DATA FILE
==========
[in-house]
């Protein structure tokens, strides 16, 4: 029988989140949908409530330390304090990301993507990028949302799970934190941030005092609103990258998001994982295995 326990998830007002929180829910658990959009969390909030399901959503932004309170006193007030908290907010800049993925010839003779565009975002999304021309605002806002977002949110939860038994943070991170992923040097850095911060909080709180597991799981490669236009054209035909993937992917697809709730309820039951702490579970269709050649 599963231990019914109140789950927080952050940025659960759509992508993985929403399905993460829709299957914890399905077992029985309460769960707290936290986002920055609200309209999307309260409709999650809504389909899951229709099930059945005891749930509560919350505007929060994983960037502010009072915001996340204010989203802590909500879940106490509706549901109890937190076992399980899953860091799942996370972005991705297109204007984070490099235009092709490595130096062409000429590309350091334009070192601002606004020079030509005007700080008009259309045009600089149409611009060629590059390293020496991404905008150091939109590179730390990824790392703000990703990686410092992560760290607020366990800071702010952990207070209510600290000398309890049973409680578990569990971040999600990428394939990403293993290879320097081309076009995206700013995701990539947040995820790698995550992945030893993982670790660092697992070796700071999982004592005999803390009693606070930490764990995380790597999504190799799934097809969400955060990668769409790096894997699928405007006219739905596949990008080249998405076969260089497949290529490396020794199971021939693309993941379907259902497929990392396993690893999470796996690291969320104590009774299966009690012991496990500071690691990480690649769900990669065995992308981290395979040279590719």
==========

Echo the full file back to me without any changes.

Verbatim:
[in-house]
């Protein structure tokens, strides 16, 4: 029988989140949908409530330390304090990301993507990028949302799970934190941030005092609103990258998001994982295995 326990998830007002929180829910658990959009969390909030399901959503932004309170006193007030908290907010800049993925010839003779565009975002999304021309605002806002977002949110939860038994943070991170992923040097850095911060909080709180597991799981490669236009054209035909993937992917697809709730309820039951702490579970269709050649 599963231990019914109140789950927080952050940025659960759509992508993985929403399905993460829709299957914890399905077992029985309460769960707290936290986002920055609200309209999307309260409709999650809504389909899951229709099930059945005891749930509560919350505007929060994983960037502010009072915001996340204010989203802590909500879940106490509706549901109890937190076992399980899953860091799942996370972005991705297109204007984070490099235009092709490595130096062409000429590309350091334009070192601002606004020079030509005007700080008009259309045009600089149409611009060629590059390293020496991404905008150091939109590179730390990824790392703000990703990686410092992560760290607020366990800071702010952990207070209510600290000398309890049973409680578990569990971040999600990428394939990403293993290879320097081309076009995206700013995701990539947040995820790698995550992945030893993982670790660092697992070796700071999982004592005999803390009693606070930490764990995380790597999504190799799934097809969400955060990668769409790096894997699928405007006219739905596949990008080249998405076969260089497949290529490396020794199971021939693309993941379907259902497929990392396993690893999470796996690291969320104590009774299966009690012991496990500071690691990480690649769900990669065995992308981290395979040279590719």